Murray v. Just In Case Bus. Lighthouse, LLC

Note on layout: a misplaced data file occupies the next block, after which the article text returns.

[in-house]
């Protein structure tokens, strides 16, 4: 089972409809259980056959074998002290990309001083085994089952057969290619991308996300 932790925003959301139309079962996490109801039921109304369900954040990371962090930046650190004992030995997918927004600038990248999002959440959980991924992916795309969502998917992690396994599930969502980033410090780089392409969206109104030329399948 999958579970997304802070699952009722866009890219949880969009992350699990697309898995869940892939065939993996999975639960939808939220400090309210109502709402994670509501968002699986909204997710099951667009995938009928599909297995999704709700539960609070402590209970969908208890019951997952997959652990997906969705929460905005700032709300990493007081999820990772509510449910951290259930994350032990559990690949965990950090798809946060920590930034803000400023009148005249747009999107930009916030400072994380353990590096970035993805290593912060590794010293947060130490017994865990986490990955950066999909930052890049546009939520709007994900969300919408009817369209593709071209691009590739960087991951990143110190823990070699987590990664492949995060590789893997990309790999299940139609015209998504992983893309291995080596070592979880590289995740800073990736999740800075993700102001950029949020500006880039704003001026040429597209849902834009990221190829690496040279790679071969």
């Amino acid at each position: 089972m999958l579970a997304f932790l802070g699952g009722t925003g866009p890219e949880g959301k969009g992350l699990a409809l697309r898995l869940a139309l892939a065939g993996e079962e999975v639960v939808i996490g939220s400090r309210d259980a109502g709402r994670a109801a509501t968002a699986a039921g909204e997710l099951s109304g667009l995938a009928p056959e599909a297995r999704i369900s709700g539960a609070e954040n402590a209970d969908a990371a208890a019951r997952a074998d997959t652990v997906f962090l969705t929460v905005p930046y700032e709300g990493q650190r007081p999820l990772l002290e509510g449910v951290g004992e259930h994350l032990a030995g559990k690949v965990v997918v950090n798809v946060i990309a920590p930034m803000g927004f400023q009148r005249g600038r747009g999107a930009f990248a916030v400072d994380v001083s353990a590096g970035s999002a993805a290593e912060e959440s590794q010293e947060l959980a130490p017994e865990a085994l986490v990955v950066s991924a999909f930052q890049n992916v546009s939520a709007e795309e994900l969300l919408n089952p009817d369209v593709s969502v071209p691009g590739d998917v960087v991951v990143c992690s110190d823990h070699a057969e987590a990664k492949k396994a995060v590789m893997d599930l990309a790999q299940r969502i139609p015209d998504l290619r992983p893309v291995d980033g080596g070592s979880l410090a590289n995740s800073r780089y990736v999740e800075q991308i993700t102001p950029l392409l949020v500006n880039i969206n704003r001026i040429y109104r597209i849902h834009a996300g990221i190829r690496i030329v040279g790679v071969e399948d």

This case started out of a business dispute between respondent-cross-petitioner Just In Case Business Lighthouse, LLC (JIC) and petitioner-cross-respondent Patrick Murray. To prepare for the litigation, JIC hired Preston Sumner, a businessman with knowledge of business sales and valuation, as an advisor. Sumner agreed to help with the case in exchange for a ten-percent interest in the case's outcome. Murray objected to Sumner's involvement in the case, arguing: (1) Sumner's interest in the case outcome was an improper payment violating Colorado Rule of Professional Conduce (RPC) 3.4(b); (2) Sumner lacked the requisite personal knowledge of the case's underlying events as required by Colorado Rule of Evidence (CRE) 602; and (3) the summary charts Sumner prepared were inadmissible under CRE 1006. The trial court ruled that Sumner could testify as a summary witness, but not as an expert or fact witness. Sumner testified and laid foundation for two of the summary exhibits, which the trial court admitted into evidence. The jury returned a verdict in favor of JIC. Murray renewed his arguments on appeal, and the Court of Appeals rejected them in part, and remanded for the trial court to determine whether Sumner's testimony should have been excluded as a sanction for JIC's violation of RPC 3.4(b). After review, the Colorado Supreme Court held that violation of the ethical rule did not displace the rules of evidence, and that trial courts retained discretion under CRE 403 to exclude testimony of improperly compensated witnesses. The trial court here did not abuse its discretion in declining to exclude Sumner's testimony. Further, the Court held that trial courts could allow summary witness testimony if they determine that the evidence was sufficiently complex and voluminous that the witness would assist the trier of fact. The Court held that the trial court did not abuse its discretion with respect to the summaries. Finding no reversible errors with the trial court's judgment, the Supreme Court reversed the appellate court's judgment remanding the case for consideration of whether Sumner's testimony should have been excluded. View "Murray v. Just In Case Bus. Lighthouse, LLC" on Justia Law